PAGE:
reality tv

"The four things I learnt after watching the wildest season of the US Bachelor."


I am not sure I should admit this on a public platform, but I have been experiencing Bachelor withdrawals lately.

Between The Bachelor, The Bachelorette and of course the Paradise edition, the franchise has felt like a permanent fixture in our prime-time viewing lineup for the past 5340 years.

But we’re currently in the midst of a reprieve.

And instead of using this precious time to regroup, and focus on shows that don’t involve questionable dating tactics, I found myself getting my fix from the American version of the popular show, and oh my soul.

We are so very, very tame.

Watch the trailer from the latest season of the American Bachelor. Post continues after video.

Video by ABC

Here are four takeaways I had from season 23 of The Bachelor US.

1. What the heck is a fantasy suite, and why don’t we get them?

On the US version they have sex. And not in a secret it ‘may or may not have happened’ kind of way like they allude to on the Australian series.

They have a room.


We know it’s happening.

We (the viewers and the cameras) sit outside and wait… so we can watch the Bachelor and his chosen sex partner have that all important post-coital convo.

I am shook.

Why are we so prudish about this in Australia? Surely we can have a fantasy suite too?

Osher, pls explain?

2. We see so much of their Bachelor and how he’s thinking/feeling/reacting.

Season 23 features Colton Underwood as the Bachelor.

US media has labelled his as the best and most dramatic season ever, so maybe I am just watching the crème de la crème.

However, what I’ve noticed is that Underwood, 26, actually tells the camera his genuine feelings towards the women. In our version, we get an inkling, but the Bachelor’s feelings are often kept somewhat in the dark until the final episode.

Not so in the US version.

When it gets down to the final three, you hear Underwood openly use the L-word and not in the “I am falling in love” way we so often hear in the Australian version to keep the mystery alive.

“Cass is the one. I can definitely see us working forever. I just know for sure – I love Cassie. Point blank,” Underwood openly tells the camera.


Not only is emotion talked about openly, but the Bachelor himself is immersed in the drama.

A bach just jumped the fence. What is going on. Image: ABC.

When Underwood gets rejected in the fantasy suite by his frontrunner, who he wanted to lose his virginity too (what a sentence), he proceeds to jump a fence in the middle of the night in outback Portugal, and the producers are forced to run after him through the scrub.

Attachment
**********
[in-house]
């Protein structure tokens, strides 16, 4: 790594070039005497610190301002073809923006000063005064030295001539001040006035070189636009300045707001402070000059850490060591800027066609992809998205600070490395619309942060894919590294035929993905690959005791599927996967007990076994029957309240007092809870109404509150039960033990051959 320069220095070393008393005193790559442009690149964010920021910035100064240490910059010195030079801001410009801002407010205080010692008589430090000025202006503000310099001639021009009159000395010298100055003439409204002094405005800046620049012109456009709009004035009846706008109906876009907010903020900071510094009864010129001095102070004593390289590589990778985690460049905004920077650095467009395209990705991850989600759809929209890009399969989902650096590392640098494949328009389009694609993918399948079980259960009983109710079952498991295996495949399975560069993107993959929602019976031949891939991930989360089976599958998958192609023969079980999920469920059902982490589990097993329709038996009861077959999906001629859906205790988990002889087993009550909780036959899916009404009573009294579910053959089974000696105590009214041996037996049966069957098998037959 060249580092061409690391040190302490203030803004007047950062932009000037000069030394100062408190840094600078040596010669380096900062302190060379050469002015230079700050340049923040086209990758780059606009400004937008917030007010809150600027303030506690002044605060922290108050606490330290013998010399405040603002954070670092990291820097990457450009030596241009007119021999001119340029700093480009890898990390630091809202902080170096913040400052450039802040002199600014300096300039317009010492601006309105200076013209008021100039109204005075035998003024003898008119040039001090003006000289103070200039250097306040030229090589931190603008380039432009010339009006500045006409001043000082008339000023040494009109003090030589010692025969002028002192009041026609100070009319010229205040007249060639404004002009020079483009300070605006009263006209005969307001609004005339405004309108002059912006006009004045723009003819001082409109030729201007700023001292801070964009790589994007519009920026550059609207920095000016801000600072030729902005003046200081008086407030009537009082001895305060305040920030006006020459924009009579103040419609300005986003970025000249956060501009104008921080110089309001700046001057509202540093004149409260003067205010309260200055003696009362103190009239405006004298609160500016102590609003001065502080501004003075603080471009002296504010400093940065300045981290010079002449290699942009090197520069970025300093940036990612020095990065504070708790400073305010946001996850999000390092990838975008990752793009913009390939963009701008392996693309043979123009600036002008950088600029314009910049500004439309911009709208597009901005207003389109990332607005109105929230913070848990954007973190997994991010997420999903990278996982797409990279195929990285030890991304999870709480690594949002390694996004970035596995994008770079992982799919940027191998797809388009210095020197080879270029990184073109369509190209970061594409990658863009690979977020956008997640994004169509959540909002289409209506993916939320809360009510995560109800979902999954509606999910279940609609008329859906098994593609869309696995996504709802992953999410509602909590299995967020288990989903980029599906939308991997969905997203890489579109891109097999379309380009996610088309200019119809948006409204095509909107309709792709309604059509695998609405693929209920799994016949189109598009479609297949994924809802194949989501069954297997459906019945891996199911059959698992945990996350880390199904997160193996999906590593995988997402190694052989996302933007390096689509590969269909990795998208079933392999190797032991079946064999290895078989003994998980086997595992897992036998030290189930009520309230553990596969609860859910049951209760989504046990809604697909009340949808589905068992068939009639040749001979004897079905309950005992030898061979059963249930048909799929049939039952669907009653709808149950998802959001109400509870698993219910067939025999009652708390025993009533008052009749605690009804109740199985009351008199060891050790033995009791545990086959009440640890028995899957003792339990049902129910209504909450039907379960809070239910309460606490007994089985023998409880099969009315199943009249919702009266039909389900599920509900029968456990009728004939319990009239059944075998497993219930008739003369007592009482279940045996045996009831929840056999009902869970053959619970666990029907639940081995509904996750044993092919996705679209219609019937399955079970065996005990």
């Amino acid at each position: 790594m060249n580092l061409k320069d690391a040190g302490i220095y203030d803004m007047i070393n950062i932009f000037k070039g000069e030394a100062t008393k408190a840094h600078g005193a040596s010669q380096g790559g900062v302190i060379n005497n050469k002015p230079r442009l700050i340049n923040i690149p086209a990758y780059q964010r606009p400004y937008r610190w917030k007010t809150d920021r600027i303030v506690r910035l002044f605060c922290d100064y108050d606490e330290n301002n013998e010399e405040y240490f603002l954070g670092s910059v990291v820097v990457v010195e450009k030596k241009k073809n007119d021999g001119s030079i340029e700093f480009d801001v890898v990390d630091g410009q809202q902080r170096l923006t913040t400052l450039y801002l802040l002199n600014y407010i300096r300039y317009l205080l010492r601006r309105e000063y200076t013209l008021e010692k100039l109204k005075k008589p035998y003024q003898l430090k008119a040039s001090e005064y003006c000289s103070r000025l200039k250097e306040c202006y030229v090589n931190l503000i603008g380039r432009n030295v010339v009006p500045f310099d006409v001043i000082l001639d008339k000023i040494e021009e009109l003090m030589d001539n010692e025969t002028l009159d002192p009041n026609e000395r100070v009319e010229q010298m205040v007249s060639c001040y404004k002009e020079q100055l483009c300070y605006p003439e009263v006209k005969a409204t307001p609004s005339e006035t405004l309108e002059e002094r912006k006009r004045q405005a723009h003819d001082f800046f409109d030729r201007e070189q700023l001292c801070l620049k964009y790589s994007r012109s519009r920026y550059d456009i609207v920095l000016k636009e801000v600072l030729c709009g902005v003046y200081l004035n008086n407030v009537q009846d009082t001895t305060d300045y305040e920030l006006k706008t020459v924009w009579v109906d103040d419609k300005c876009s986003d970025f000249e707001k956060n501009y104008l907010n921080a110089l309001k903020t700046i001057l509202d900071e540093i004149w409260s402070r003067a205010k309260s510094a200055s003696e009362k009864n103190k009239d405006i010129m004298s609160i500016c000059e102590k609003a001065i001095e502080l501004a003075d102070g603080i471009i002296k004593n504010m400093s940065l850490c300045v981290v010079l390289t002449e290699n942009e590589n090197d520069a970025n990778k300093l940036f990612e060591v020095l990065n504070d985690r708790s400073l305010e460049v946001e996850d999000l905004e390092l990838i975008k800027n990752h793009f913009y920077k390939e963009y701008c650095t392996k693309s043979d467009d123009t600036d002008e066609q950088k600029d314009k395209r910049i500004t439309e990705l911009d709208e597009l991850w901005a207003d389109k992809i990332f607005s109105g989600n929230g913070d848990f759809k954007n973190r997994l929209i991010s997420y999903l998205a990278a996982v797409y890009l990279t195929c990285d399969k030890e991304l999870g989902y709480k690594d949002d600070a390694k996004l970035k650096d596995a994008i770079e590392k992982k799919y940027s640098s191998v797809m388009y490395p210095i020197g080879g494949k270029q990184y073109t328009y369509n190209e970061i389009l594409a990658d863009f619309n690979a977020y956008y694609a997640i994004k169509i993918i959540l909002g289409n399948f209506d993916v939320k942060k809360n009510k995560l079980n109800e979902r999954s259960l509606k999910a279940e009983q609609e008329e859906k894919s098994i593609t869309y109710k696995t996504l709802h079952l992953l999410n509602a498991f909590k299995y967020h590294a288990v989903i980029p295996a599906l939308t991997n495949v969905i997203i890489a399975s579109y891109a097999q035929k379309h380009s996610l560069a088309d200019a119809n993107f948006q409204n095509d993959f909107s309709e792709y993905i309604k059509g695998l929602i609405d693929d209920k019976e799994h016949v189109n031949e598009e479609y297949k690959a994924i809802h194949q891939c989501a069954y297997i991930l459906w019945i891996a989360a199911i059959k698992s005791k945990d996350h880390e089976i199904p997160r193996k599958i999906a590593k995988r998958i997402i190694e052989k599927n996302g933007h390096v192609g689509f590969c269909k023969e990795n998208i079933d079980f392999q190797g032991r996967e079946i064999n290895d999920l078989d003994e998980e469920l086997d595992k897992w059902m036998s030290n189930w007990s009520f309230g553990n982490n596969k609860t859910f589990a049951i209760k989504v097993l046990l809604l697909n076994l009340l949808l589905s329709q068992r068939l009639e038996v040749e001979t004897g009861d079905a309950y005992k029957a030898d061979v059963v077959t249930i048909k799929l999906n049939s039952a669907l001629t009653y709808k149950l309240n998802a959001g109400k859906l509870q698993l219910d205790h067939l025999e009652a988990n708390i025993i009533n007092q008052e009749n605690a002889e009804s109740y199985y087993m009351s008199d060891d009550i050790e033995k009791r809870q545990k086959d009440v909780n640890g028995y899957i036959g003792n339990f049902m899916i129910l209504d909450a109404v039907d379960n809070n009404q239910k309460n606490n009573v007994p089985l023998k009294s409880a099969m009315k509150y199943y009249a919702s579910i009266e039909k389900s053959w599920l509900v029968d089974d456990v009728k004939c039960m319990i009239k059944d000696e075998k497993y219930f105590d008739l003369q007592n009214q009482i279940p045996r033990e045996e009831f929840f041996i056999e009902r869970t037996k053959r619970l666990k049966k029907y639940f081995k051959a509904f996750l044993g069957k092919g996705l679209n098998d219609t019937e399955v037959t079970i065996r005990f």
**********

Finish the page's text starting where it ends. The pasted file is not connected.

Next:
What the hell is going on?! I don't know nor care but I'm here for it.


3. The catfights... are truly insane.

The catfight I watched on the American season literally left me gobsmacked.

As is always the case, even on our seasons, there are two women who really, really don't like each other.

There is snarky melodramatic bitchiness and outbursts. But at the season's tell-all special, it went next level.

One woman accuses another woman of being the "bedbug" of the house, only slightly toning down her previous insult of labelling her the "cancer of the house".

The other bachelorettes tells her she has the maturity of a three-year-old, and then one proceeds to walk across the room to forcibly shove a dummy in her mouth.

"Security!" screams the first woman, adding, "I should shove my heel down your throat."

Is this Jerry Springer or The Bachelor?


4. Their endings hands down trump our endings.

We're lucky to get a proposal at the end of our seasons. Sam Frost got one (for about a millisecond).

But generally, our couples just decide to take their relationship into the real world. A proposal isn't really ever on the cards.

Cassie and Colton
This is Colton and his chosen girl Cassie after their breakup fight. Image: ABC.

But in the American version, they're shocked if they don't get a proposal. And even when they don't, the drama is dialled up.

In Underwood's season, he declares his love for one of his final three, Cassie, who rejects him (see earlier fence jump incident).

After this debacle, the other two women are sent packing and then Underwood embarks on a dramatic hometown visit to sweep Cassie off her feet and persuade her to be with him.

It's... a lot.

Catch up on the below while we wait somewhat patiently for the new Australian versions to drop: